Debbie Walsh was born into politics--not political office but certainly political engagement.
"Politics was served every night at the dinner table," said Walsh. "I come from a family where politics reigned supreme. My parents were active in the peace and Civil Rights movements. Politics is just what you did."
Walsh's father was an artist--she still owns some of his paintings--and her mother was, in her words, "quite a feminist."
Today, Walsh is living proof of her heritage. She serves as director of the Center for American Women and Politics, a unit of the Eagleton Institute of Politics at Rutgers University.
Prior to her participation in Go Lead Idaho's second-annual leadership development conference, BW spoke with Walsh about her hopes for 2012, why the United States ranks as one of the worst nations in the world for women holding public offices, and about all things political.
Did you have a role model as a young woman?
I grew up in the West Village of New York City. One of my earliest memories was of my mother taking me to a debate when Bella Abzug first ran for Congress. It made me think, "This is what women can do."
According to your organization, the United States ranks 71st in the world when it comes to women in national legislatures.
That's one behind Turkmenistan. No matter how you cut it, it's pretty dismal. It's an interesting number because a lot of countries have quota systems that require a certain percentage of their parliaments to be women. For instance, in Iraq: When the new government was being formed, the United States said Iraq needed to have a quota in its constitution that said 25 percent of the parliament needed to be women. In one fell swoop, Iraq had a higher proportion of its women in national politics than we did.
But surely you don't advocate for a quota system in our country.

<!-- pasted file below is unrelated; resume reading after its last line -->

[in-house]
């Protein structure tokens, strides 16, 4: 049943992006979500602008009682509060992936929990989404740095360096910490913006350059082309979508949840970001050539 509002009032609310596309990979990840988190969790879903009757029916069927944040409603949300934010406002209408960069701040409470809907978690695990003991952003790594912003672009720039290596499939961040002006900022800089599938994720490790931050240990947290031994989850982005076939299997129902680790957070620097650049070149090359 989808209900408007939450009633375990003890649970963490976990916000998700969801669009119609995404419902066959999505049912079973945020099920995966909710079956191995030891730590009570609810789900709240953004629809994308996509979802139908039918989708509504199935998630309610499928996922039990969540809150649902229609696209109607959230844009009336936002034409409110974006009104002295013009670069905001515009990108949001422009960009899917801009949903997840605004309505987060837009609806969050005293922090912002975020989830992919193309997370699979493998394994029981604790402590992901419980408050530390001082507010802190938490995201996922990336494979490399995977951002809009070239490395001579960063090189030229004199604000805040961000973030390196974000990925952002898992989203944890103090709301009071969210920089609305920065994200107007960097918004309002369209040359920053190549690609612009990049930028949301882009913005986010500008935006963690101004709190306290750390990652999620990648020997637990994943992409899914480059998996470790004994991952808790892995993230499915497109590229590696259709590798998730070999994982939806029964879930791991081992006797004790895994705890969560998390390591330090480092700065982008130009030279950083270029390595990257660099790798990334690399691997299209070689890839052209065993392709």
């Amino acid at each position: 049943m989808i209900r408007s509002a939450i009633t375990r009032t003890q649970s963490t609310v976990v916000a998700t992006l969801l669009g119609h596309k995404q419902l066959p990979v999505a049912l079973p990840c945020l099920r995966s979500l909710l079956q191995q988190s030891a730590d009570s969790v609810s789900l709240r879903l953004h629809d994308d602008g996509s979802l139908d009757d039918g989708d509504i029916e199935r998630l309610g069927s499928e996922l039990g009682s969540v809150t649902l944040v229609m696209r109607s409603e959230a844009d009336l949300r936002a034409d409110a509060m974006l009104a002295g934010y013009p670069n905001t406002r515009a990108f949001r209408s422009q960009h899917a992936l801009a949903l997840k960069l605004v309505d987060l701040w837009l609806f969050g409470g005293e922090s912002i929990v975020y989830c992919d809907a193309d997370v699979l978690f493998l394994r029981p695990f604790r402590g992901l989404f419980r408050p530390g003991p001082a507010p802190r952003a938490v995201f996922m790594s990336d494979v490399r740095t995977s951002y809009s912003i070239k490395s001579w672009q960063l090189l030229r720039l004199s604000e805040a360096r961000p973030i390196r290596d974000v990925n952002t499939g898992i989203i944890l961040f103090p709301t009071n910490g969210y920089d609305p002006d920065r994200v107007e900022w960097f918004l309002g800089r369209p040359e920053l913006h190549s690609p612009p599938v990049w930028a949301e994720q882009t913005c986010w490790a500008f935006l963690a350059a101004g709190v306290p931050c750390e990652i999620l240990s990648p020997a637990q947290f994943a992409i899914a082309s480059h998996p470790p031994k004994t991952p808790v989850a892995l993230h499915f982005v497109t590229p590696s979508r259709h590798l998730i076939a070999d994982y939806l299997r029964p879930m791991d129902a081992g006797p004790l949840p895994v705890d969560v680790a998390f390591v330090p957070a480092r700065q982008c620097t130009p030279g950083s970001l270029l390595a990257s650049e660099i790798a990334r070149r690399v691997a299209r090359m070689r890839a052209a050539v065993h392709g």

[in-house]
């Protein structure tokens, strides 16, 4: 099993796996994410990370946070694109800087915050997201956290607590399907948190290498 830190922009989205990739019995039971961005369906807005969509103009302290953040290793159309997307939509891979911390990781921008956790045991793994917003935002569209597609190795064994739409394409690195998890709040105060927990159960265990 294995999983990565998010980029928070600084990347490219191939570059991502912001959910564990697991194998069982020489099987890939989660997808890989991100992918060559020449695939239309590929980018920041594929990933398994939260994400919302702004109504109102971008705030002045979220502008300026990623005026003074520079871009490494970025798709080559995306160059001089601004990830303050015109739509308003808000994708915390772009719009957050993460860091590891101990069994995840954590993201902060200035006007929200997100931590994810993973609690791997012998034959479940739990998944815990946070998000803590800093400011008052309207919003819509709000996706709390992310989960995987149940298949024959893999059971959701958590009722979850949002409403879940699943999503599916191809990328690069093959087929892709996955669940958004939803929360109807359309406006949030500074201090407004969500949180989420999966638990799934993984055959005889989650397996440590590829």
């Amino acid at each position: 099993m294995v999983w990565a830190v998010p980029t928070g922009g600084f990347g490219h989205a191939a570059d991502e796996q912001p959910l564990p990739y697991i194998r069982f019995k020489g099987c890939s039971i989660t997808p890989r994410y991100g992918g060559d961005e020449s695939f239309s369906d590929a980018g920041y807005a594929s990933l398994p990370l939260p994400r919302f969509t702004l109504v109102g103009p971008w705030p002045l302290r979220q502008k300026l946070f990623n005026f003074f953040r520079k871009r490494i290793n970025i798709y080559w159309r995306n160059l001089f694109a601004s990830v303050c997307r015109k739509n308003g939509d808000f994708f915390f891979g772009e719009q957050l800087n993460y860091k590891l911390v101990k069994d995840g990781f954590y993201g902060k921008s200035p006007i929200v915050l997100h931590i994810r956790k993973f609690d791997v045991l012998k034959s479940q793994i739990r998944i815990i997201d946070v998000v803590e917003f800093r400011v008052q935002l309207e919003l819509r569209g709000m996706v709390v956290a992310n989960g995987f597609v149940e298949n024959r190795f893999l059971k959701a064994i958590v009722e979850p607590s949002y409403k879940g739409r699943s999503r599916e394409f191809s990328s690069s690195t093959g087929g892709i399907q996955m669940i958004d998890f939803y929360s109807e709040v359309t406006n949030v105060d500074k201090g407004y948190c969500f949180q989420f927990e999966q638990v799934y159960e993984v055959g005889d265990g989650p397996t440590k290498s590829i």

It's not going to happen because of the way our political party structure is set up.
Are you a fan of the two-party system?
It's the system that we operate in. From our perspective, we study the trends and analyze the numbers, and then we look at how women fit into the system that exists.
But no matter how you look at those numbers, it's currently not a good fit for women. Congress and state legislatures are overwhelmingly male.
I'm not sure if more independent parties would change that or not. The real issue here is that there's not enough good recruitment of women candidates going on. We know from research that women need to be asked to run more than men do.
I've heard you say that potential male candidates look at themselves in the mirror differently than potential women candidates.
When we ask them why they ran in the first place, men say they had a long-standing interest in politics and women say they ran because there was a public policy issue that they cared about. Men run to be somebody. Women run to do something. A lot of women work really hard to make change, but they do it from the outside. What we've learned is that the best way to make systemic change is definitely from the inside.
Your work must be doubly difficult because the public perception of politics is diminishing.
I'm very distressed to see someone like Olympia Snowe pull out of the U.S. Senate. When somebody like her says, "I can't take it anymore," it's hard to go out and tell women, "You should do this." But without getting new faces and fresh voices, we're going to get more of the same.
Sens. Snowe and Barbara Boxer are marquee names in politics, but don't high-profile personalities feed the illusion that more women have been elected to higher office than is the reality?
You have Nancy Pelosi in the paper every day and you see Michele Bachmann running for president. The reality is that only 17 percent of members of Congress are women, only 24 percent of all state legislators are women, and of 50 governors only six are women.
What are your organization's specific goals for 2012?
We would like to best the record number of new women that were elected to the U.S. House in 1992. That was 24 new women.
I'm certain that you've been briefed on women in Idaho politics.
You rank 15th in the nation as far as your legislature. You have no women in your congressional delegation and you have only one woman in statewide elected office.